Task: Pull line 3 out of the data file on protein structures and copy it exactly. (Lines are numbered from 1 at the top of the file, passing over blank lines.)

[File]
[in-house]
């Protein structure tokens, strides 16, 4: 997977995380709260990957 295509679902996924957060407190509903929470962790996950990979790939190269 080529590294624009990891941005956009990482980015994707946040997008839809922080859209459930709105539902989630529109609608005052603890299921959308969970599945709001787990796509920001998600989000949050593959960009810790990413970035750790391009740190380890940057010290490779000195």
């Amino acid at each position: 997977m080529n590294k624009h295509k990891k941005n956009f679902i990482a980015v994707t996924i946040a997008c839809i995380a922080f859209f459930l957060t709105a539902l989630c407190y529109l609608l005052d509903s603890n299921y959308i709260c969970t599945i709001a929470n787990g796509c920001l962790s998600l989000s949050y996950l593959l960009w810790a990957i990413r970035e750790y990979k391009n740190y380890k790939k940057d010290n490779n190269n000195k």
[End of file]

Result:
């Amino acid at each position: 997977m080529n590294k624009h295509k990891k941005n956009f679902i990482a980015v994707t996924i946040a997008c839809i995380a922080f859209f459930l957060t709105a539902l989630c407190y529109l609608l005052d509903s603890n299921y959308i709260c969970t599945i709001a929470n787990g796509c920001l962790s998600l989000s949050y996950l593959l960009w810790a990957i990413r970035e750790y990979k391009n740190y380890k790939k940057d010290n490779n190269n000195k």